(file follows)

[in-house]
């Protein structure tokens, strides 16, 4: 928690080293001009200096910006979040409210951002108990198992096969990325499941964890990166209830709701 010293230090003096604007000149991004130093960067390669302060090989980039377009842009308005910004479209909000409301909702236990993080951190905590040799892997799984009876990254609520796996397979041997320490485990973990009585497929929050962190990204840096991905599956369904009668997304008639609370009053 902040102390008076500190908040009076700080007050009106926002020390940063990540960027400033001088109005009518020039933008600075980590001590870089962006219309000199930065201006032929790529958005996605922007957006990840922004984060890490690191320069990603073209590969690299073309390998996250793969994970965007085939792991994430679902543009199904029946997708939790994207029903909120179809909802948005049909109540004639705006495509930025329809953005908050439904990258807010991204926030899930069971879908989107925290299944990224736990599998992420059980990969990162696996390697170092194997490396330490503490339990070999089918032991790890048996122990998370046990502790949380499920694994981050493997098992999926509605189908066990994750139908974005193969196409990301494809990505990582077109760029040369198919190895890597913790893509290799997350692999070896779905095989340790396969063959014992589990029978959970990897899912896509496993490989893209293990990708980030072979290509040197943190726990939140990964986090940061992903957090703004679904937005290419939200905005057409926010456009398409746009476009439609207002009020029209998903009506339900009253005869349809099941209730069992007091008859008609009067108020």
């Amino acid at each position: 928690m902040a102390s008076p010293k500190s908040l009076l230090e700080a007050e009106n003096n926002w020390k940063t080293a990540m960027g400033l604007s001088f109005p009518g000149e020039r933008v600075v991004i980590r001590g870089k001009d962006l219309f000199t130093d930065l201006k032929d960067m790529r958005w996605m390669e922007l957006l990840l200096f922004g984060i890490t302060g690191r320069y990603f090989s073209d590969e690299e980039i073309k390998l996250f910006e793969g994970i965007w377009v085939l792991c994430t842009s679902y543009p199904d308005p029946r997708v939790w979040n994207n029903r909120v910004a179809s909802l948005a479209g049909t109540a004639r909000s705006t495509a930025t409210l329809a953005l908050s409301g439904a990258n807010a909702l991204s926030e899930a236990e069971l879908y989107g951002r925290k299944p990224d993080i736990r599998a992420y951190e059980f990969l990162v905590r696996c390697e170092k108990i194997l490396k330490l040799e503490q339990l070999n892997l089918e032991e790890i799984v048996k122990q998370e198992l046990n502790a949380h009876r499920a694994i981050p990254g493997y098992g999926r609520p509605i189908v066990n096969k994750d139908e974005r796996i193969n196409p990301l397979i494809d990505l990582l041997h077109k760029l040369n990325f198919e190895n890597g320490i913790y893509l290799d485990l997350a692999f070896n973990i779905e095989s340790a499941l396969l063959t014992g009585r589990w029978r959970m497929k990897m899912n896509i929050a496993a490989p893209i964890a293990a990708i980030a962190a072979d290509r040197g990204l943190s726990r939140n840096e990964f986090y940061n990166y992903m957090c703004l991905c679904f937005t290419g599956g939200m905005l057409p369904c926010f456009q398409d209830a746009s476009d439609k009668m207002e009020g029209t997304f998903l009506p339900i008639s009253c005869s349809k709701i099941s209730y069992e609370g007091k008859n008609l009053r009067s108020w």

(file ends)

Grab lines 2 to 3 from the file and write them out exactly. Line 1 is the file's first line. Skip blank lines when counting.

């Protein structure tokens, strides 16, 4: 928690080293001009200096910006979040409210951002108990198992096969990325499941964890990166209830709701 010293230090003096604007000149991004130093960067390669302060090989980039377009842009308005910004479209909000409301909702236990993080951190905590040799892997799984009876990254609520796996397979041997320490485990973990009585497929929050962190990204840096991905599956369904009668997304008639609370009053 902040102390008076500190908040009076700080007050009106926002020390940063990540960027400033001088109005009518020039933008600075980590001590870089962006219309000199930065201006032929790529958005996605922007957006990840922004984060890490690191320069990603073209590969690299073309390998996250793969994970965007085939792991994430679902543009199904029946997708939790994207029903909120179809909802948005049909109540004639705006495509930025329809953005908050439904990258807010991204926030899930069971879908989107925290299944990224736990599998992420059980990969990162696996390697170092194997490396330490503490339990070999089918032991790890048996122990998370046990502790949380499920694994981050493997098992999926509605189908066990994750139908974005193969196409990301494809990505990582077109760029040369198919190895890597913790893509290799997350692999070896779905095989340790396969063959014992589990029978959970990897899912896509496993490989893209293990990708980030072979290509040197943190726990939140990964986090940061992903957090703004679904937005290419939200905005057409926010456009398409746009476009439609207002009020029209998903009506339900009253005869349809099941209730069992007091008859008609009067108020």
């Amino acid at each position: 928690m902040a102390s008076p010293k500190s908040l009076l230090e700080a007050e009106n003096n926002w020390k940063t080293a990540m960027g400033l604007s001088f109005p009518g000149e020039r933008v600075v991004i980590r001590g870089k001009d962006l219309f000199t130093d930065l201006k032929d960067m790529r958005w996605m390669e922007l957006l990840l200096f922004g984060i890490t302060g690191r320069y990603f090989s073209d590969e690299e980039i073309k390998l996250f910006e793969g994970i965007w377009v085939l792991c994430t842009s679902y543009p199904d308005p029946r997708v939790w979040n994207n029903r909120v910004a179809s909802l948005a479209g049909t109540a004639r909000s705006t495509a930025t409210l329809a953005l908050s409301g439904a990258n807010a909702l991204s926030e899930a236990e069971l879908y989107g951002r925290k299944p990224d993080i736990r599998a992420y951190e059980f990969l990162v905590r696996c390697e170092k108990i194997l490396k330490l040799e503490q339990l070999n892997l089918e032991e790890i799984v048996k122990q998370e198992l046990n502790a949380h009876r499920a694994i981050p990254g493997y098992g999926r609520p509605i189908v066990n096969k994750d139908e974005r796996i193969n196409p990301l397979i494809d990505l990582l041997h077109k760029l040369n990325f198919e190895n890597g320490i913790y893509l290799d485990l997350a692999f070896n973990i779905e095989s340790a499941l396969l063959t014992g009585r589990w029978r959970m497929k990897m899912n896509i929050a496993a490989p893209i964890a293990a990708i980030a962190a072979d290509r040197g990204l943190s726990r939140n840096e990964f986090y940061n990166y992903m957090c703004l991905c679904f937005t290419g599956g939200m905005l057409p369904c926010f456009q398409d209830a746009s476009d439609k009668m207002e009020g029209t997304f998903l009506p339900i008639s009253c005869s349809k709701i099941s209730y069992e609370g007091k008859n008609l009053r009067s108020w």